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30th March 2022 (6 Topics)

Energy transition holds key to tackle global energy and climate crisis: IRENA


World Energy Transitions Outlook outlines priority actions till 2030 to keep 1.5°C alive; calls on governments to fast-track energy transition for more energy security, resilience and affordable energy for all.


Towards the 2050 goal

  • IRENA’s 1.5°C pathway positions electrification and efficiency as key drivers of the energy transition, enabled by renewables, hydrogen, and sustainable biomass.
  • This pathway, which requires a massive change in how societies produce and consume energy, would result in a cut of nearly 37 gigatonnes of annual CO2 emissions by 2050.
  • These reductions can be achieved through
    1. significant increases in generation and direct uses of renewables-based electricity;
    2. substantial improvements in energy efficiency;
    3. the electrification of end-use sectors (e.g. electric vehicles and heat pumps);
    4. clean hydrogen and its derivatives;
    5. bioenergy coupled with carbon capture and storage; and
    6. last-mile use of carbon capture and storage

Key Highlights of the World Energy Transitions Outlook 2022:

  • The recent pledges made by countries at the 26th United Nations Climate Change Conference (COP26) in Glasgow and in their updated Nationally Determined Contributions (NDCs) are welcome but they are still not ambitious enough to achieve climate goals.
    • There is an estimated gap of 20 Gt between the updated NDCs and other pledges made around COP26 (e.g. related to net zero emissions and cutting methane), and the efforts required to realise the 1.5°C climate goal by 2050.
  • The Outlook sees investment needs of $5.7 trillion per year until 2030 including the imperative to redirect $0.7 trillion annually away from fossil fuels to avoid stranded assets.
    • But investing in the transition will bring concrete socioeconomic and welfare benefits, adding 85 million jobs worldwide in renewables and other transition-related technologies between today and 2030.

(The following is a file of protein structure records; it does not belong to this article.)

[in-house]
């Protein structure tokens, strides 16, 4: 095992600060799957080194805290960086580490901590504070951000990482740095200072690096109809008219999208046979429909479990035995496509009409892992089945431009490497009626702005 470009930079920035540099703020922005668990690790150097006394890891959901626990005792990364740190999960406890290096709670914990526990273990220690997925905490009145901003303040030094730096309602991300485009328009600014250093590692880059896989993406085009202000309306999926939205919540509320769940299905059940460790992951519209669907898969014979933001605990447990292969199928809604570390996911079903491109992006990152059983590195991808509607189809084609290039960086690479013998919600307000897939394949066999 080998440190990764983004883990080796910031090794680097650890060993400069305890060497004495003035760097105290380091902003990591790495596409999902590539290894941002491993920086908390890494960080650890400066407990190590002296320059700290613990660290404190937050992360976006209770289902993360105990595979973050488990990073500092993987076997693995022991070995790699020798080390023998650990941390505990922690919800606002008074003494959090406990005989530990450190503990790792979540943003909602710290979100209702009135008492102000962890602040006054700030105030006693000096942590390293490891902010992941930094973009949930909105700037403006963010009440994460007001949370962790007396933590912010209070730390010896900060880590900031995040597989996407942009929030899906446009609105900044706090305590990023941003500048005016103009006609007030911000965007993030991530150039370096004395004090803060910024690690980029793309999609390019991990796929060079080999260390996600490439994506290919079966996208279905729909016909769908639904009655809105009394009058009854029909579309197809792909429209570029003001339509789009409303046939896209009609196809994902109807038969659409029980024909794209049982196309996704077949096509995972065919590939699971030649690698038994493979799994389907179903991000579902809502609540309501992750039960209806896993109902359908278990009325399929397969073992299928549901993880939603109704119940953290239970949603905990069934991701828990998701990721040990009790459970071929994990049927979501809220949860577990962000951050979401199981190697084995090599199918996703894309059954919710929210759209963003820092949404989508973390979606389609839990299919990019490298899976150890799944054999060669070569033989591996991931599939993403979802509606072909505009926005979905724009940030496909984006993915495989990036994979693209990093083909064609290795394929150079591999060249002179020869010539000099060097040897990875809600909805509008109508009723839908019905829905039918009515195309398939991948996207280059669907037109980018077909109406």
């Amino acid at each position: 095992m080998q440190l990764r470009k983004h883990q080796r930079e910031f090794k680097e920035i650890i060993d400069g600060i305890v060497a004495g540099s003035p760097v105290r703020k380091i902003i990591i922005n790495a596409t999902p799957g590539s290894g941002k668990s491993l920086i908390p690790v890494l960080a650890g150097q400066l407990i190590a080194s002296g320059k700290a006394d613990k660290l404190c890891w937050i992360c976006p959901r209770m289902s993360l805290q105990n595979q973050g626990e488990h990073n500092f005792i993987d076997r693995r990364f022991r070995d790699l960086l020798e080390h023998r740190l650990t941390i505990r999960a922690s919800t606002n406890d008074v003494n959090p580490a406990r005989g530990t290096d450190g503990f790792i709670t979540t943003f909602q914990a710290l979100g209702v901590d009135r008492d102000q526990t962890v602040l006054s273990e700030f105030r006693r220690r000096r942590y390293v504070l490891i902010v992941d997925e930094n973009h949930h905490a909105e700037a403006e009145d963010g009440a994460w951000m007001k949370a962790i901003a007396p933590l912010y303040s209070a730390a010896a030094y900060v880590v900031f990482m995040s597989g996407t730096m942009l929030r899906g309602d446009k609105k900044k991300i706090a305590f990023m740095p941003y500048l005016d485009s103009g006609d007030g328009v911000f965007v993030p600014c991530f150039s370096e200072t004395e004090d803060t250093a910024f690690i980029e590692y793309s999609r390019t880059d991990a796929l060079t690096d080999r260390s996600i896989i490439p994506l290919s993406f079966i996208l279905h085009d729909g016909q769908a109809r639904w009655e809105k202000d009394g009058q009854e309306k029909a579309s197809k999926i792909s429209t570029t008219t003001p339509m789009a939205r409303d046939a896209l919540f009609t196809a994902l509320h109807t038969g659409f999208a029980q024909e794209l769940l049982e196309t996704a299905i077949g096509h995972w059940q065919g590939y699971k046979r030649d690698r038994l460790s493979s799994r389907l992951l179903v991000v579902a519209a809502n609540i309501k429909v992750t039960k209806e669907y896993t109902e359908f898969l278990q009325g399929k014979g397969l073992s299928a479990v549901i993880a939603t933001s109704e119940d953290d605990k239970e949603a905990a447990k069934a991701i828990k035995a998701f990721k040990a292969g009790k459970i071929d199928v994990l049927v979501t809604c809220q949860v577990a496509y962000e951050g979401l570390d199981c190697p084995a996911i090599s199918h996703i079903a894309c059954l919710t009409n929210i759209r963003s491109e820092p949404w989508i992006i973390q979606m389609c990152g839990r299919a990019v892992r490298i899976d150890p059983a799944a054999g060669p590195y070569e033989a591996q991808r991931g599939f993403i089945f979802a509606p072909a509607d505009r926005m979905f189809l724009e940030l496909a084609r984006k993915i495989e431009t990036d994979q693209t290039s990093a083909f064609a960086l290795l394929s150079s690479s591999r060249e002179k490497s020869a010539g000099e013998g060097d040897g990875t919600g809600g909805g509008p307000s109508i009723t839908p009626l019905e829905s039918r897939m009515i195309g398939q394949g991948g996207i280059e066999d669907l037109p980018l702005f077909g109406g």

• Renewables will have to scale-up massively across all sectors from 14 per cent of total energy today to around 40 per cent in 2030.
  • Global annual additions of renewable power will triple by 2030 as recommended by the Intergovernmental Panel on Climate Change.
    • At the same time, coal power will have to resolutely be replaced, fossil fuel assets phased out and infrastructure upgraded.
  • The Outlook sees electrification and efficiency as key drivers of the energy transition, enabled by renewables, hydrogen, and sustainable biomass.
  • End-use decarbonisation will take centre-stage with many solutions available through electrification, green hydrogen, and the direct use of renewables.


  • The International Renewable Energy Agency (IRENA) is an intergovernmental organisation
  • Mandated to facilitate cooperation, advance knowledge, and promote the adoption and sustainable use of renewable energy.
  • It is the first international organisation to focus exclusively on renewable energy, addressing needs in both industrialised and developing countries.
  • It was founded in 2009 and its statute entered into force on 8 July 2010.
  • The agency is headquartered in Masdar City, Abu Dhabi.
  • IRENA is an official United Nations observer.
  • Aims:
    • IRENA aims to become the main driving force in promoting a transition towards the use of renewable energy on a global scale.
    • Acting as the global voice for renewable energies, IRENA will provide practical advice and support for both industrialised and developing countries, help them improve their regulatory frameworks and build capacity.
    • The agency will facilitate access to all relevant information including reliable data on the potential of renewable energy, best practices, effective financial mechanisms and state-of-the-art technological expertise.
    • IRENA provides advice and support to governments on renewable energy policy, capacity building, and technology transfer.
    • IRENA will also co-ordinate with existing renewable energy organizations, such as REN21.

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